Sure, you can connect your new iPhone to a ten-year-old router just fine, but that old router won’t be optimized for Wi-Fi improvements that didn’t even exist when it was created.

When you jump from an old router to a new one, you’ll be surprised to see things you didn’t know were router-related, like how fast a web page loads after you send the request or how well social media posts. charging on your phone, have improved a lot. Turns out you didn’t need a new smart TV, you needed a Wi-Fi router that could form a more reliable connection with it.

Old Wi-Fi routers weren’t made for high-density environments

When I installed my first Wi-Fi router back in the 802.11b/g days, I had a handful of Wi-Fi devices in my home, most of which were never on simultaneously, let alone doing demanding things together.

Now, however, I have around 100 devices connected to my Wi-Fi network at any given time. While many of those devices are things like smart plugs, some are high-demand items like smart TVs, phones, and other devices that require reliable, high-bandwidth connections.

The home network landscape has changed, and newer routers are designed with that landscape in mind. Whether you have a basic 100 Mbps connection through your local cable company or a 2 Gbps fiber connection, your router’s ability to juggle dozens and dozens of connections on the Wi-Fi network is crucial.

It’s not just about providing any device with the maximum amount of bandwidth possible, it’s about connection stability and management. Take video streaming bandwidth demands, for example. You only need around 5 Mbps speed for HD video and around 15 Mbps for 4K video.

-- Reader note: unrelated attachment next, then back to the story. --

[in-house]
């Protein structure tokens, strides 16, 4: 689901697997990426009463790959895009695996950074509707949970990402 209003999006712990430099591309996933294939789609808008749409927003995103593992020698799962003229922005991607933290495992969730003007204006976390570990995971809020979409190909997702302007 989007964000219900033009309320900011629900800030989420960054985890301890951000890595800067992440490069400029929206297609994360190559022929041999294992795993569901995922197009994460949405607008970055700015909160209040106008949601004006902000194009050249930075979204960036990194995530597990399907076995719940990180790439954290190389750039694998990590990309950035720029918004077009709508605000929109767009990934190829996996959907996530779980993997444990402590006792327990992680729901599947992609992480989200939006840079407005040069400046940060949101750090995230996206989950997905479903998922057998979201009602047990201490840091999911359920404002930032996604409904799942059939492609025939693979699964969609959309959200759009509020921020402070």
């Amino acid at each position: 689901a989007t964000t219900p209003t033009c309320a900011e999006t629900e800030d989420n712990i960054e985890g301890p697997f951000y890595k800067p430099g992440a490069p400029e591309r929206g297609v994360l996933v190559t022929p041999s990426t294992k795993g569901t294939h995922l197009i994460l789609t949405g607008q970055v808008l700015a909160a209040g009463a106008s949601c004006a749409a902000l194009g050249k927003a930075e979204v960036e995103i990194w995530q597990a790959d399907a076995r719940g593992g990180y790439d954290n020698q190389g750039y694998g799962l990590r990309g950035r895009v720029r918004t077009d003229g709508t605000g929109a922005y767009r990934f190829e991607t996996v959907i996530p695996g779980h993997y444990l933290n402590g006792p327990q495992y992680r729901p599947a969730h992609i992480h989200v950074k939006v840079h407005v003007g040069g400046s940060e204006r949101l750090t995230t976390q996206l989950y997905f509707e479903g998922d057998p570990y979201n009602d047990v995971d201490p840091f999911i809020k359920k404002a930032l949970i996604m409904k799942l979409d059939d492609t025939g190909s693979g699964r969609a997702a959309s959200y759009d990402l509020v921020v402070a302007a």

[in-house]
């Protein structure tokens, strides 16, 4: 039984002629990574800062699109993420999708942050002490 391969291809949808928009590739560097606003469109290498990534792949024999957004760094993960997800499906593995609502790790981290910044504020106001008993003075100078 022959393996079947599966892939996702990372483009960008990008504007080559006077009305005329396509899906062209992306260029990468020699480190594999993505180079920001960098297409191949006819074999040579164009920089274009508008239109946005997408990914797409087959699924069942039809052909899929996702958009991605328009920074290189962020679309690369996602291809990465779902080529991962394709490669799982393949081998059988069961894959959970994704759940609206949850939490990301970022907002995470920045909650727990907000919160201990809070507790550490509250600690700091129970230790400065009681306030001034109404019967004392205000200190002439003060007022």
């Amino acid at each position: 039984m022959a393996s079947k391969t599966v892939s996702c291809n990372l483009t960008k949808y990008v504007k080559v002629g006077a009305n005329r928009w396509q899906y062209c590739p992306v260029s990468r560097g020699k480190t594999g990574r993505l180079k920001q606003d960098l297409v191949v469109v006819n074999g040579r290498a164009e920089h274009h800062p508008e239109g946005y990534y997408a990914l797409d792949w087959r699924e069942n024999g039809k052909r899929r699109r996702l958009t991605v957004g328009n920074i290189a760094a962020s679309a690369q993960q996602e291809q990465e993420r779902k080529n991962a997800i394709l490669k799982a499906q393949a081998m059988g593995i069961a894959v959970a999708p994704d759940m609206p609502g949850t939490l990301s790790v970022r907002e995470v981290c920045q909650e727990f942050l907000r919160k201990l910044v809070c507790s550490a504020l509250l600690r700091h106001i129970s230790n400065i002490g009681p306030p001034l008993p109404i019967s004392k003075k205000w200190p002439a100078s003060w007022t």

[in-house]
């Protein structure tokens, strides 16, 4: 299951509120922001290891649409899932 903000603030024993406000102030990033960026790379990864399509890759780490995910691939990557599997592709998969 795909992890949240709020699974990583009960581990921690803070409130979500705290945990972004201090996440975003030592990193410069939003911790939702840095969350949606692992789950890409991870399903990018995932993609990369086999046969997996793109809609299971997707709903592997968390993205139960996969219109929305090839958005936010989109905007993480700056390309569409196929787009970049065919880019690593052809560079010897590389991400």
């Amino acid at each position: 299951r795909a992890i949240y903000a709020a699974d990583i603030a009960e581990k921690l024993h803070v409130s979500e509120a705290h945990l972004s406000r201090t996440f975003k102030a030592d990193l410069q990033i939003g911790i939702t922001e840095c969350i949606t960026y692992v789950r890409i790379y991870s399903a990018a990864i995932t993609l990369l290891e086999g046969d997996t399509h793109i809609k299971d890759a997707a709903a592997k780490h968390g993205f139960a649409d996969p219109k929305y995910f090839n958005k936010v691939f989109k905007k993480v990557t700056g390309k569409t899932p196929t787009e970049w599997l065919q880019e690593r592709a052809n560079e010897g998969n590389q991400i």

It’s more important to have a reliable router that can reach the location of your smart TV or phone with a stable signal than anything else, and newer hardware is better suited to bringing that stability to multiple devices simultaneously.

Old Wi-Fi routers lack quality of life improvements

We like to encourage people to think of their router purchases as if they were buying a car. When you’re shopping for a car, you rarely look for the fastest possible car you can buy. Other than buying a performance car for racing, the top speed a car can go is almost completely irrelevant, and most people never drive their car as fast as possible.

What matters is comfort and ease of use. Most of us don’t want a car that can go 200 MPH. We want a car with comfortable seats, semi-autonomous driving with lane assist, room for the things we want to haul, etc.

In that sense, most people don’t need to buy a cutting-edge performance router with a theoretical throughput capacity 20 times greater than their broadband connection. But they should buy a newer router that includes all the quality-of-life improvements we’ve seen in Wi-Fi and router technology over the years.

Newer routers include automatic security updates, so you never have to worry about manually downloading and applying a firmware fix again. Speaking of automation, many older Wi-Fi routers don’t even have Quality of Service (QoS) rules. Or, if they do, you must manually configure them. Newer Wi-Fi routers include automatic QoS settings that can intelligently identify and adapt network allocation based on activities without you even knowing what a QoS rule is.

Wi-Fi optimizations in newer generations of Wi-Fi benefit not only newer devices that can take advantage of specific features like fast roaming, but also older devices on the same network.

If you want to upgrade and aren’t sure where to start, you might want to consider buying a cheap Wi-Fi router. But we also recommend buying a single mesh router. You get a perfectly good modern Wi-Fi router on its own (with great automated features) for about the same price as a budget standalone router. And if you need more coverage, extending your network with mesh nodes is very simple.

Regardless of how you approach the problem, however, it’s worth replacing that old router with an awesome router with modern features and up-to-date security updates.